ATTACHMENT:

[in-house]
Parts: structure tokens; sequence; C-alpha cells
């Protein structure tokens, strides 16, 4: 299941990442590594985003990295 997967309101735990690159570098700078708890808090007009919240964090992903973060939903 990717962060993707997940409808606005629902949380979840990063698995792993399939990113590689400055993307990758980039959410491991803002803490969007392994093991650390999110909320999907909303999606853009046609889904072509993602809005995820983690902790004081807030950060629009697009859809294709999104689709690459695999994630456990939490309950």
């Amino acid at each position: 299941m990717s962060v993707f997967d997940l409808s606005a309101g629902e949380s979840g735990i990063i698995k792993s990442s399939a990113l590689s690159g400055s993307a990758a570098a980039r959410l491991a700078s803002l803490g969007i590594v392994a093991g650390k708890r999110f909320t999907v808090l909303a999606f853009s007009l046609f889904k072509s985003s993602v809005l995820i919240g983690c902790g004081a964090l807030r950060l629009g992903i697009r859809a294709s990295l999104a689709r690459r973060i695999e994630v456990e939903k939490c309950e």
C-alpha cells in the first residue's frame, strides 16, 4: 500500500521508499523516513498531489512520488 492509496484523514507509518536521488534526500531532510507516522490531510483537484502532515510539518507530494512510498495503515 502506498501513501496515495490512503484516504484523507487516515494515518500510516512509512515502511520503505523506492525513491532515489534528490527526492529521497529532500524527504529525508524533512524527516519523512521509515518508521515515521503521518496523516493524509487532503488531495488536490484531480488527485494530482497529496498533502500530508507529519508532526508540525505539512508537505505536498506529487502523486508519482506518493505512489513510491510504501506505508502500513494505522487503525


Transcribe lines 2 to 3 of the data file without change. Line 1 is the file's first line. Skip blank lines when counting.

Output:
Parts: structure tokens; sequence; C-alpha cells
């Protein structure tokens, strides 16, 4: 299941990442590594985003990295 997967309101735990690159570098700078708890808090007009919240964090992903973060939903 990717962060993707997940409808606005629902949380979840990063698995792993399939990113590689400055993307990758980039959410491991803002803490969007392994093991650390999110909320999907909303999606853009046609889904072509993602809005995820983690902790004081807030950060629009697009859809294709999104689709690459695999994630456990939490309950």